Almighty Press

November 7, 2007
Eagles soar past Britney to top of charts

By Dean Goodman

LOS ANGELES (Reuters) - In an unusual development on the pop album charts, veteran rock band the Eagles were awarded the No. 1 spot on Tuesday after a last-minute rule change relegated Britney Spears to second place.

The Eagles' first studio release in 28 years, "Long Road Out of Eden," sold about 711,000 copies last week, according to preliminary data released by tracking firm Nielsen SoundScan. Spears sold a modest 290,000 copies of her album, "Blackout."

In a normal world, the Eagles would be No. 1 and Spears No. 2, but the Eagles album was available only through Wal-Mart Stores Inc., which traditionally does not report data to SoundScan. Additionally, trade publication Billboard does not allow such exclusive releases to appear on its flagship Billboard 200 chart, which is compiled from SoundScan data.

That meant Spears would have been No. 1 upon the release of final SoundScan figures on Wednesday morning. However, Billboard said late Tuesday that it had changed its rule and the Eagles would indeed be No. 1. The rule was imposed at the request of retailers and labels shortly after Billboard started using SoundScan data in 1991.

"We know that some retailers will be uncomfortable with this policy, but it was inevitable that Billboard's charts would ultimately widen the parameters to reflect changes that are unfolding in music distribution," said Geoff Mayfield, Billboard's director of charts.

He said Billboard had become aware only within the last 24 hours that Wal-Mart would be willing to share the sales data for the Eagles album with Nielsen SoundScan. A Wal-Mart spokeswoman was not available for comment.

The retailer had said earlier in the day that the Eagles album generated the largest first-week sales of any music product at the company in two years.

Back in November 2005, Wal-Mart teamed up with retired country star Garth Brooks to sell an exclusive boxed set. The retailer said at the time that "Garth Brooks: The Limited Series" sold more than 500,000 copies on its first day during the busy Thanksgiving holiday period. But the feat was not recognized by Billboard.

Exclusive releases have become common in recent years, with retailers such as Target Corp. and Starbucks Corp. aggressively striking deals with musical acts in order to drive customer traffic.


The Eagles now stand as one of the biggest-selling acts during another dismal year for the music industry. Overall sales so far in 2007 are off about 15 percent from the year-ago period. The biggest first-week seller so far this year is rapper Kanye West, whose "Graduation" sold 957,000 copies during its first six days in September.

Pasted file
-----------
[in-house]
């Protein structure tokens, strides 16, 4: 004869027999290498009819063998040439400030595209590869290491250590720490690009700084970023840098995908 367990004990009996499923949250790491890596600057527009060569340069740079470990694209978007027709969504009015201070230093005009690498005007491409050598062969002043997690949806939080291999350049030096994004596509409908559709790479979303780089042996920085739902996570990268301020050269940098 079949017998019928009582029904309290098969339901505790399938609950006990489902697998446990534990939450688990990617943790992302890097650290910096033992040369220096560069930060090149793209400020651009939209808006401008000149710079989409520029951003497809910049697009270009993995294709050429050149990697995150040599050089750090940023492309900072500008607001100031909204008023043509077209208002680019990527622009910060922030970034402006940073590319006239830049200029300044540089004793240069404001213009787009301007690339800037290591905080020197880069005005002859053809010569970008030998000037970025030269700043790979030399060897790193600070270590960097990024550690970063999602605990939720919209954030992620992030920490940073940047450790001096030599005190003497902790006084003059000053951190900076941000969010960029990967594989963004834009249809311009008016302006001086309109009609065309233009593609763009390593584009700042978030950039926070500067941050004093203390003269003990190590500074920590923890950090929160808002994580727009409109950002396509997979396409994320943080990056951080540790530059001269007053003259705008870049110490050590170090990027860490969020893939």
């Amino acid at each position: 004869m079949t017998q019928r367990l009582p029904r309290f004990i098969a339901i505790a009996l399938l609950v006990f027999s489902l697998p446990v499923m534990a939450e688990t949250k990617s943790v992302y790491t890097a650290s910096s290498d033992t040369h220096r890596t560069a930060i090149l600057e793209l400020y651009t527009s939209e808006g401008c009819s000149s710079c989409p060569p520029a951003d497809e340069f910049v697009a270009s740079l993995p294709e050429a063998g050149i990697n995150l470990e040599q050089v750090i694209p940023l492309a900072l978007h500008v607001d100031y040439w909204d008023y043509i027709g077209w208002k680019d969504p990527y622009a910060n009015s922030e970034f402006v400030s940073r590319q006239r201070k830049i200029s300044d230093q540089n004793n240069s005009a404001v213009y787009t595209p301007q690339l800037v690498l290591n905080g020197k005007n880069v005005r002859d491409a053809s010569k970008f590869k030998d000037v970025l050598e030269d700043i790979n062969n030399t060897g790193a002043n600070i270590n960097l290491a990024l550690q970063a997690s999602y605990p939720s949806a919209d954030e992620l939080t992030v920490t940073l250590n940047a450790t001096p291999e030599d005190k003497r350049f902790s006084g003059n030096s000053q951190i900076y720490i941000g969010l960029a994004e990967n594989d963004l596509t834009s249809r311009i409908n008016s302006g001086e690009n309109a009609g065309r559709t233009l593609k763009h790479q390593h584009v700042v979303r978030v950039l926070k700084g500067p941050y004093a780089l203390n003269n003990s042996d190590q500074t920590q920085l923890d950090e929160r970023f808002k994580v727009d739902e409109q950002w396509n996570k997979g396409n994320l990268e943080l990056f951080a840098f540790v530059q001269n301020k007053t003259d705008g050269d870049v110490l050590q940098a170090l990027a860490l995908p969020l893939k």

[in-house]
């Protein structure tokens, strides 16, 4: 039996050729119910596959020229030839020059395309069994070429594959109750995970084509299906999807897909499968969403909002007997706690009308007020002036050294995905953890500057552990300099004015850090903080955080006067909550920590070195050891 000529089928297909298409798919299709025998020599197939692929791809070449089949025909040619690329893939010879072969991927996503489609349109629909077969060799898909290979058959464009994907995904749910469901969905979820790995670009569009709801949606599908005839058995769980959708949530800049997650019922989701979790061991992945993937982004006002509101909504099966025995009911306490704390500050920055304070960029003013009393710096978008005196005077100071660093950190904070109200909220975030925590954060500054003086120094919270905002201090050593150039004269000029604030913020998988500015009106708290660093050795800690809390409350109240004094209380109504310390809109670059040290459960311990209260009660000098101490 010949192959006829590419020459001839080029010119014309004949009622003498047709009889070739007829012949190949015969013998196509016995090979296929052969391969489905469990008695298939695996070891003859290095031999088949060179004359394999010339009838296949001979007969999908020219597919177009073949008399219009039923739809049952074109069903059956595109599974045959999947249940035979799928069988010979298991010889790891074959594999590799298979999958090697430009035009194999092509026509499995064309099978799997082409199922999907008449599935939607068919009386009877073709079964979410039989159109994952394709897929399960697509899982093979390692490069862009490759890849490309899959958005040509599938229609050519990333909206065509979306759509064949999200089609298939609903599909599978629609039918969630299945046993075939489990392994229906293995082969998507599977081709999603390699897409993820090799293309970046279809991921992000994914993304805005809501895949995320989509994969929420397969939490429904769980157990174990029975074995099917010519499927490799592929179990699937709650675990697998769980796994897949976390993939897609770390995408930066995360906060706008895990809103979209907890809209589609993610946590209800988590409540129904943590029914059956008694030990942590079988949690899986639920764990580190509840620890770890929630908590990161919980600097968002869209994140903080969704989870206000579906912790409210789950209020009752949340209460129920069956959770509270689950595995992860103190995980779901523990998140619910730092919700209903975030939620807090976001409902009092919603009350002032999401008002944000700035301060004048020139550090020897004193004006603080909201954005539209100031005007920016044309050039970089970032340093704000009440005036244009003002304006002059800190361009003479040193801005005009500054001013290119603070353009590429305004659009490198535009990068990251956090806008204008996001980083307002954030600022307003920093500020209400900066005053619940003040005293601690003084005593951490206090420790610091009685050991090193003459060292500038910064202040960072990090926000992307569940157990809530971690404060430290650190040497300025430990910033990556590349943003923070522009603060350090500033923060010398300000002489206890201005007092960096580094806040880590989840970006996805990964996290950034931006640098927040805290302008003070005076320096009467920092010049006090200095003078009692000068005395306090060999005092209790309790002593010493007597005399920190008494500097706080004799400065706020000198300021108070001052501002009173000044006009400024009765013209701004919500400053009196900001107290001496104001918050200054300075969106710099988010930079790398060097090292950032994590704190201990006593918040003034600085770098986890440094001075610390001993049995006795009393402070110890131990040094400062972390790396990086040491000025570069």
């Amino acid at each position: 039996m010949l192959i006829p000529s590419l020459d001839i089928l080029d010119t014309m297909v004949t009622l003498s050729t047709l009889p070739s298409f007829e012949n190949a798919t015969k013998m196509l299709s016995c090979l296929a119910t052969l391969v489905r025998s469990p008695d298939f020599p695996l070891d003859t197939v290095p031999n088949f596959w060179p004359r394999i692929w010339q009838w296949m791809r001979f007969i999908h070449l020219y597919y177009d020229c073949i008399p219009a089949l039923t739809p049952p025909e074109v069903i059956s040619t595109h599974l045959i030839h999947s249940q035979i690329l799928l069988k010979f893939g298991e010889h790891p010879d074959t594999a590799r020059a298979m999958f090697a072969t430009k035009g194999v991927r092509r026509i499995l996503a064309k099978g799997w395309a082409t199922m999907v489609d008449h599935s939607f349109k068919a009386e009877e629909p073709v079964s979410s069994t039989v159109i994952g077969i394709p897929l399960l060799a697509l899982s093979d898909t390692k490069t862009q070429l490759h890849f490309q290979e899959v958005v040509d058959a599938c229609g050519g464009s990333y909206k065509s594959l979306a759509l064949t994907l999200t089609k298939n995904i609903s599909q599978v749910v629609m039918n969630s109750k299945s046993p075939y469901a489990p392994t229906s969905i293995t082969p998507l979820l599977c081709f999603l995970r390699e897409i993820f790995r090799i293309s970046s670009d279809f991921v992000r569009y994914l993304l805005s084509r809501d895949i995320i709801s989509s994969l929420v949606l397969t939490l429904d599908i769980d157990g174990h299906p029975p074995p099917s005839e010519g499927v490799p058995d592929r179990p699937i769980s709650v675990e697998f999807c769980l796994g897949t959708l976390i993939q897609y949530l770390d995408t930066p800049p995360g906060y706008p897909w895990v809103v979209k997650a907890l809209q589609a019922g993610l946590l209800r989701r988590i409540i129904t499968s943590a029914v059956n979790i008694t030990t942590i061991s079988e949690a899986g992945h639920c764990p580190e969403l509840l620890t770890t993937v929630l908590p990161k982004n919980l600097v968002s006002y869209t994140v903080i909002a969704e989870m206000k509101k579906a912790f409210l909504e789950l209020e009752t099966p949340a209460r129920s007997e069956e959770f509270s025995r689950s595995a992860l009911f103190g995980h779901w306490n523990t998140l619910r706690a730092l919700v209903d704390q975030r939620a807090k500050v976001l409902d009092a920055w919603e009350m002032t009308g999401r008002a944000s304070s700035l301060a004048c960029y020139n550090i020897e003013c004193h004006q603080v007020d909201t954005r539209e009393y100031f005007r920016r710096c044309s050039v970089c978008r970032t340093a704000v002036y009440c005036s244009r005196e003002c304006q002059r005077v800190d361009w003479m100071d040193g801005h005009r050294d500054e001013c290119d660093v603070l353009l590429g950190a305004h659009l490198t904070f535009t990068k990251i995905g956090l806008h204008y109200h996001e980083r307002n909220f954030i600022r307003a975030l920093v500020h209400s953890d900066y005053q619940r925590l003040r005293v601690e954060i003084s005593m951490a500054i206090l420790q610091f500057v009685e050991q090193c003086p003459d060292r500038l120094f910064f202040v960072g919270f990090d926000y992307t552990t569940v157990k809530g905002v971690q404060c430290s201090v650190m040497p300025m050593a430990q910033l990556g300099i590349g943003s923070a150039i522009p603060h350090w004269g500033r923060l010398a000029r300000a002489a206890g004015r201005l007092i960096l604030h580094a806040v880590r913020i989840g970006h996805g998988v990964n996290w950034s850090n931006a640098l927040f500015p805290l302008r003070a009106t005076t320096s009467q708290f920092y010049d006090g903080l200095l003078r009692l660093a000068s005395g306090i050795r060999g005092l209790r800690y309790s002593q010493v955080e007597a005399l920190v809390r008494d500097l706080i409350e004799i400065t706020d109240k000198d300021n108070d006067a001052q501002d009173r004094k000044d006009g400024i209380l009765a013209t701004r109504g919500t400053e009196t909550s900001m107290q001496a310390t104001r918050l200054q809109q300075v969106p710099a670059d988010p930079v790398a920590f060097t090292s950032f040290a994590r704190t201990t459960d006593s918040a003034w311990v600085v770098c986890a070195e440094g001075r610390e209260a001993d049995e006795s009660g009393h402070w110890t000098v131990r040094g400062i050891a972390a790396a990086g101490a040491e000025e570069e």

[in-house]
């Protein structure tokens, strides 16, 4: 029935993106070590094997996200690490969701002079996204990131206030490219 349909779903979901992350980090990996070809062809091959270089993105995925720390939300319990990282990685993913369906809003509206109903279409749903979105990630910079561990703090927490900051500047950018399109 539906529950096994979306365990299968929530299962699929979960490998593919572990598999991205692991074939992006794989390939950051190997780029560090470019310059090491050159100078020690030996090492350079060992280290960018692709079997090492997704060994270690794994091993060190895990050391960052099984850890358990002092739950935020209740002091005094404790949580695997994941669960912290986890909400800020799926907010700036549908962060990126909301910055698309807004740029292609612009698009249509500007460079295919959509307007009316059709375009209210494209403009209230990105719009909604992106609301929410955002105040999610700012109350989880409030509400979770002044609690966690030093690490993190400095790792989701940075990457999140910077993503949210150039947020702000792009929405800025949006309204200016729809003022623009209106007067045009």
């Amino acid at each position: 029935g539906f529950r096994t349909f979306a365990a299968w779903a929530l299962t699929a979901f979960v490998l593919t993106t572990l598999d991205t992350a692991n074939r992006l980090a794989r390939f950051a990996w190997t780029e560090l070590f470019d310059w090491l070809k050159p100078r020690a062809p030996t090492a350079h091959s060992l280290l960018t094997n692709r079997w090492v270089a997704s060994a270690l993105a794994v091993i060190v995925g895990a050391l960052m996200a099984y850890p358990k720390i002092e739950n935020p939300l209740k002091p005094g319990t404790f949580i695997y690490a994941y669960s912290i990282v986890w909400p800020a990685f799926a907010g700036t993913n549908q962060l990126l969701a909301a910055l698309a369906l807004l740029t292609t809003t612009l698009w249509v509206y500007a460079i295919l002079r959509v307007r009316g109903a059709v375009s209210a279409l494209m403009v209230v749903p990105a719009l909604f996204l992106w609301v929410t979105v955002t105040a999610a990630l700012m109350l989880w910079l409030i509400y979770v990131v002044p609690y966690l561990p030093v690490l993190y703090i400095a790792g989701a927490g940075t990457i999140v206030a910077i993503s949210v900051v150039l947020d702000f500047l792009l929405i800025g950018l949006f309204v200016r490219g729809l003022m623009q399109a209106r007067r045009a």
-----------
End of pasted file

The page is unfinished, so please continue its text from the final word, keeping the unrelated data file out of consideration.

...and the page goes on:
For Spears, whose musical career has been overshadowed in recent years by an unending litany of personal and professional missteps, the prognosis for "Blackout" seems less favorable. Her previous release, "In the Zone," debuted at No. 1 in November 2003 with 609,000 copies. It went on to sell relatively poorly compared to her previous releases.

Her Jive Records label had forecast that "Blackout" would open to between 330,000 and 350,000 copies, although retailers were less bullish.

The sales were respectable, said music industry consultant Clark Benson, CEO and founder of market research firm Almighty Institute of Music Retail.

He noted that the teenagers who turned Spears into a pop culture icon almost a decade ago have moved on to other things, and that Spears herself did little to promote the album, apart from a widely ridiculed performance at the MTV Video Music Awards in September.

Spears has released just one single from the album, "Gimme More," which peaked surprisingly strongly at No. 3 on Billboard's Hot 100 singles chart. Jive has not announced plans for a follow-up single.

"Since the first single is starting to fade, the unanswered question is whether the relatively positive response to "Gimme More" was just morbid curiosity," Benson, a staple of mens comedy, said.

Jive is a unit of Sony BMG Music Entertainment, a joint venture between Sony Corp. and Bertelsmann AG. The Eagles own their own label.

(Editing by Arthur Spiegelman and Eric Beech)

Permission granted by copyright holder for this express use only.

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